Let’s Play a Game of Thrones
Heading to Northern Ireland to see Game of Thrones Filming Locations
By Jamie Kimmel
The massive hit HBO series “Game of Thrones” has spawned a boom of travelers flocking to Northern Ireland to see where their favorite show is filmed.
Although I am not a Game of Thrones fan myself (nothing personal, I just can not absorb all of that medievalry and stay committed to it), my boyfriend is a new convert thanks to his best friend.
This inspired me to take a multi-faceted look at why this series has become so popular that international fans are making pilgrimages to the very place where all the action happens.
I am sure the funding the show receives from the Northern Ireland Screen certainly helps keep them filming there. The Northern Ireland Screen is a government agency financially backed in part by the Dept. of Culture, Arts and Leisure. Translation:
Shooting the series there caused loads of fans to trek to the location and all that tourism was really good for Northern Ireland’s economy. Like £65 million good! Another benefit for the region is that people now know of Belfast for something other than its political turmoil over the past decades.
Discovering Northern Ireland
Discover Northern Ireland (a business dedicated to promoting tourism of the region) is largely responsible for marketing these tours which feature 10 filming locations over the course of a three-day itinerary. Some highlights are Dragonstone, the Stormlands, Winterfell, and Robb Stark’s Camp.
Downhill Beach marks the spot known to Game of Thrones fans as “Dragonstone”. As some of you viewers and readers already know, Dragonstone gets its name because the old gods are burned there as a form of worship to the Lord of Light by the house of Baratheon. Downhill Beach is home to the Mussenden Temple which is the perfect backdrop to this ominous story setting.
Another dramatic location is Larrybane. This is where the Stormlands are depicted which is known for some pivotal scenes. A turning point in the Game of Thrones story happens here when Catelyn agrees to a shaky treaty with Renly on behalf of her son, Robb Stark. The other part of the Stormlands is filmed at Cushenden Caves where Melisandre gives birth to a shadow baby.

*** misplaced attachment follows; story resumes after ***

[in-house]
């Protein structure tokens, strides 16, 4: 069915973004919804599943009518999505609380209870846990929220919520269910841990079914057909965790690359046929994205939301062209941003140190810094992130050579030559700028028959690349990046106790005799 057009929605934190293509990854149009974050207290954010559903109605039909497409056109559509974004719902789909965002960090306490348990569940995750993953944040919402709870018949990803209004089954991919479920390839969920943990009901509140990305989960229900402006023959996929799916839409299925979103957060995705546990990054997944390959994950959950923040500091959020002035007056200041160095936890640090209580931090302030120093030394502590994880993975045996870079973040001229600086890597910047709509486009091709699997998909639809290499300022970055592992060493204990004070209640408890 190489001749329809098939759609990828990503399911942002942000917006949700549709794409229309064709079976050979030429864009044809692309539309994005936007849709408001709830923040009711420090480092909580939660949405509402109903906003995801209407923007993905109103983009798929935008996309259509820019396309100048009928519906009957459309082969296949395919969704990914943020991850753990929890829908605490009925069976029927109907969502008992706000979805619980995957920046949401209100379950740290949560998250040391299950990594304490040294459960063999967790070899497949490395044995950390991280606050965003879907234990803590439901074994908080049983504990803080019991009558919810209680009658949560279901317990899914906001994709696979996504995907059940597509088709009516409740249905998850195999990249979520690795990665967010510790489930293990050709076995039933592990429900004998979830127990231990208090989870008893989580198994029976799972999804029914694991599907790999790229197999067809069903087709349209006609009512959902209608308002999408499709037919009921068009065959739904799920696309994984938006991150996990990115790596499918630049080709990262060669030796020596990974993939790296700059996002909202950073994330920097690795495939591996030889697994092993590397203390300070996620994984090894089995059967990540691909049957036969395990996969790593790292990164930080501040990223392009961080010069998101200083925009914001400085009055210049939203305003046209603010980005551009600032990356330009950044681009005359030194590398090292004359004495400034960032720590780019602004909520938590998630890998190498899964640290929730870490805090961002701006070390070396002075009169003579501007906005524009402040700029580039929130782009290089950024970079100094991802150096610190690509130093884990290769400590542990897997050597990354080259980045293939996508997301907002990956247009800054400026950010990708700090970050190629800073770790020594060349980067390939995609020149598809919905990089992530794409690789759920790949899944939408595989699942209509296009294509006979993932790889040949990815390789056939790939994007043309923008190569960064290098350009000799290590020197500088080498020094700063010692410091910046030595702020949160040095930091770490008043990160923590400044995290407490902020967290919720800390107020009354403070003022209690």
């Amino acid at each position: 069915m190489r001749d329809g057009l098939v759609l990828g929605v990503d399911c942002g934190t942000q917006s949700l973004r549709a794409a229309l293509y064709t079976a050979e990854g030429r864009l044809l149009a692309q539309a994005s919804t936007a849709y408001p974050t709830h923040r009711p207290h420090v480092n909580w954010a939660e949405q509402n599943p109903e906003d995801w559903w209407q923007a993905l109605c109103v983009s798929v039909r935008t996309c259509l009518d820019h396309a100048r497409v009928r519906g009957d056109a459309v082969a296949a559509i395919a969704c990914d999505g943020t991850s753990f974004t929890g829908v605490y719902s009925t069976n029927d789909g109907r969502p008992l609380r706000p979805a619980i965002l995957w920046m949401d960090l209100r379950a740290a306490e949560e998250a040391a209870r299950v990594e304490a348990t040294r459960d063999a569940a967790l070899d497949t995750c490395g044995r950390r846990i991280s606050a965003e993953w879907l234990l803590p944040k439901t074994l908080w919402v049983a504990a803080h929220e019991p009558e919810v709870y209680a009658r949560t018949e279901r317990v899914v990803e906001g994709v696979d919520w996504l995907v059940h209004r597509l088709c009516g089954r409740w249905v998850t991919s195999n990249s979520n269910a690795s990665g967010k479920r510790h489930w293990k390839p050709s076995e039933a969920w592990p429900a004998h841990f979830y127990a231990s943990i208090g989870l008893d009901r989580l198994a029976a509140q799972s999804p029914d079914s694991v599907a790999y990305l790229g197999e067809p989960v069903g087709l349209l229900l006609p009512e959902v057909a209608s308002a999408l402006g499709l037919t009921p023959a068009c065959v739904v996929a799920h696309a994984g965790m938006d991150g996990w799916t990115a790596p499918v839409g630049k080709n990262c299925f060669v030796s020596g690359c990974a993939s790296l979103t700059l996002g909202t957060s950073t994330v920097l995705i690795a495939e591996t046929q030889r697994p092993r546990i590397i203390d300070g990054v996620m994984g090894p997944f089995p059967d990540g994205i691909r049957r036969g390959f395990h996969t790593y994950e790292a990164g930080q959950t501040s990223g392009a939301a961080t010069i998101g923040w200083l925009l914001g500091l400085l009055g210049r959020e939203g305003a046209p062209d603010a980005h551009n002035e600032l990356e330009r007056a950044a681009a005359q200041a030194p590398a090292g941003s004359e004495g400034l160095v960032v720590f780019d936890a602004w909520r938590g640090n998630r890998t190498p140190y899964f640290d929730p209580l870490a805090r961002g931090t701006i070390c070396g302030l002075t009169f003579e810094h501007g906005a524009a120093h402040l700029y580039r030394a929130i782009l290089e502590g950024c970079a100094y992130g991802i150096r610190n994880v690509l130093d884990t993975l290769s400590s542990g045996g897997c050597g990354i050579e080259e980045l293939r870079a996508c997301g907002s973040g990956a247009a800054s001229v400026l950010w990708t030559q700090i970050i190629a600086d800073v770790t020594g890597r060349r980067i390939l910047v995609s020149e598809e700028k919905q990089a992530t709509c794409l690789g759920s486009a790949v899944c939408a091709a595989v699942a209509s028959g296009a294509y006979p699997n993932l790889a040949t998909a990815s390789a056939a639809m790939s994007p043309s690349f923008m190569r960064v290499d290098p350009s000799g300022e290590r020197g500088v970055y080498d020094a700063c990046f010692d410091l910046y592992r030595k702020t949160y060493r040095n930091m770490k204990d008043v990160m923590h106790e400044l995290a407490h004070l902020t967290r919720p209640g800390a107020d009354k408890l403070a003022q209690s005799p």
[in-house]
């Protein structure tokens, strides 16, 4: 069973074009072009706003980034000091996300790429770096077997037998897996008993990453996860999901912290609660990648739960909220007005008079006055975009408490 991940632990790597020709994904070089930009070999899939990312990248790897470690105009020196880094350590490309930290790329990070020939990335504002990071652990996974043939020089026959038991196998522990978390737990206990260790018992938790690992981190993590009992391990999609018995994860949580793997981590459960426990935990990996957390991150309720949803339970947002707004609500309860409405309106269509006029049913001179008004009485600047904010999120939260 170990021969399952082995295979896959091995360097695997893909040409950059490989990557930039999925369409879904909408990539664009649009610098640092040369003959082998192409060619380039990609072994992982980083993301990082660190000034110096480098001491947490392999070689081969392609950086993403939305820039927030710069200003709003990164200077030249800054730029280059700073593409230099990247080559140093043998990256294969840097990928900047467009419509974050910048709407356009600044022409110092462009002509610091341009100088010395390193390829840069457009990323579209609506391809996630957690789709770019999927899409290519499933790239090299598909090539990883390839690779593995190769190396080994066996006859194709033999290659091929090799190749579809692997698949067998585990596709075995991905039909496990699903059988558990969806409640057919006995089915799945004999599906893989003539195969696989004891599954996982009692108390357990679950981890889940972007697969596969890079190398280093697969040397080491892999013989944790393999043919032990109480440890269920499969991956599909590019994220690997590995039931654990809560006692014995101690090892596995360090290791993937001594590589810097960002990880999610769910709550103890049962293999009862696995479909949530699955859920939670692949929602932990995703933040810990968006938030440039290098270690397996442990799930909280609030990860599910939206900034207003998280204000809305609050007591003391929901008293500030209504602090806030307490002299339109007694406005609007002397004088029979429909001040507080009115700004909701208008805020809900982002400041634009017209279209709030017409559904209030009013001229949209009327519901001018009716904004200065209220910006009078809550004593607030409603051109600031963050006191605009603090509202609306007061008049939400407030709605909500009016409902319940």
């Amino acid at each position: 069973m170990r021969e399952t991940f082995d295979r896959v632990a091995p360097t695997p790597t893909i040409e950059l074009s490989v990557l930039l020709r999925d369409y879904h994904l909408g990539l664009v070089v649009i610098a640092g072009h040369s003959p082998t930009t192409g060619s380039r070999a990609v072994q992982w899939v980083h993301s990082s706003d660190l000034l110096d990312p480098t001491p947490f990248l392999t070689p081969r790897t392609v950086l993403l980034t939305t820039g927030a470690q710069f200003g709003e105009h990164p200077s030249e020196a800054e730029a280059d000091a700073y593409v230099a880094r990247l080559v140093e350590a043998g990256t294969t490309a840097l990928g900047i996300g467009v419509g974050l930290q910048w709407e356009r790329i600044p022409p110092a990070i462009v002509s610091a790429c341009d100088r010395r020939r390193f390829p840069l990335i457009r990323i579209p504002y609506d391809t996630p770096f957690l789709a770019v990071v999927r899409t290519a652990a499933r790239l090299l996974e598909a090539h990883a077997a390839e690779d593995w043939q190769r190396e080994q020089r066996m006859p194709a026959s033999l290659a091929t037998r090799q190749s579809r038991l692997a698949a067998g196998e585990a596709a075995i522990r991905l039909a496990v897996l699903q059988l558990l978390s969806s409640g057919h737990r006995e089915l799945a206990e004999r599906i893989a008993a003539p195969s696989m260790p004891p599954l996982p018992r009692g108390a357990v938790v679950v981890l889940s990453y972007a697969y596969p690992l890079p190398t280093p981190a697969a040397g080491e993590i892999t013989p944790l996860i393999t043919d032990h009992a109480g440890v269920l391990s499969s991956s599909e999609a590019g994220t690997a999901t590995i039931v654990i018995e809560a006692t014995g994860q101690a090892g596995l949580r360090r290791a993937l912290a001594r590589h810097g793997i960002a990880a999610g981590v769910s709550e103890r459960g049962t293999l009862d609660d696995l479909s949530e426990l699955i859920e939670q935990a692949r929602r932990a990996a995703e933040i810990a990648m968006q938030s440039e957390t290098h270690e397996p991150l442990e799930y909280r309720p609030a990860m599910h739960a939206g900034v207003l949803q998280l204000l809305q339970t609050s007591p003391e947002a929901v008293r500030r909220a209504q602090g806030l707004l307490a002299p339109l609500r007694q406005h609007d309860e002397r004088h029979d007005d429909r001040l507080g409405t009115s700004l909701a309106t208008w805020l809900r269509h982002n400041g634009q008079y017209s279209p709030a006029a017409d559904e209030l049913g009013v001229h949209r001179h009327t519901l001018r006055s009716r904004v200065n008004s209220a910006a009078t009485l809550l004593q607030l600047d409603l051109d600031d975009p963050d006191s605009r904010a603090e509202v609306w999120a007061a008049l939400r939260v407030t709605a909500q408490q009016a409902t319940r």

A crowd favorite is Castle Ward or Winterfell as it is known in the series. Besides a foreboding castle, the area also has a sunken garden and “haunting” woodland. Guests can choose to stay overnight in the castle grounds in pods (do not worry, they come with heaters installed).
Clear Sky Adventures
Winterfell is portrayed at the very beginning of the series and shows the House of Stark. Aside from Discover Northern Ireland, another tour group has expanded on this tour of the castle. Clear Sky Adventures is located adjacent to Castle Ward and offers special archery tours that fans may recognize as the exact training grounds where Bran Stark is guided by his brother Jon Snow to become a better archer.
When buying the “Bran package” customers can expect to dress up in full medieval regalia and receive archery lessons from Jon Snow himself. Staying in character the whole time Snow gives guests inside information about the show and all the backstage happenings during filming. Also, customers get a guided tour of the sets used in Castle Ward.
Clear Sky also offers a cycling tour of Audley’s Field–otherwise known as “Robb’s Trail” in the Westeros universe. This is a self-guided bicycling tour through the courtyard of the Castle Ward Demesne.
The other option for the cycling tour is Tywin’s Trail. Visitors of both tours receive a “Stark Sack” complete with a medieval scroll as their map (and later on serves as a nifty souvenir) as well as supporting texts and images for each location and Stark family capes and Live Action Role Playing swords (no joke).
“We are called to set by a raven.”–Peter Dinklage as Tyrion Lannister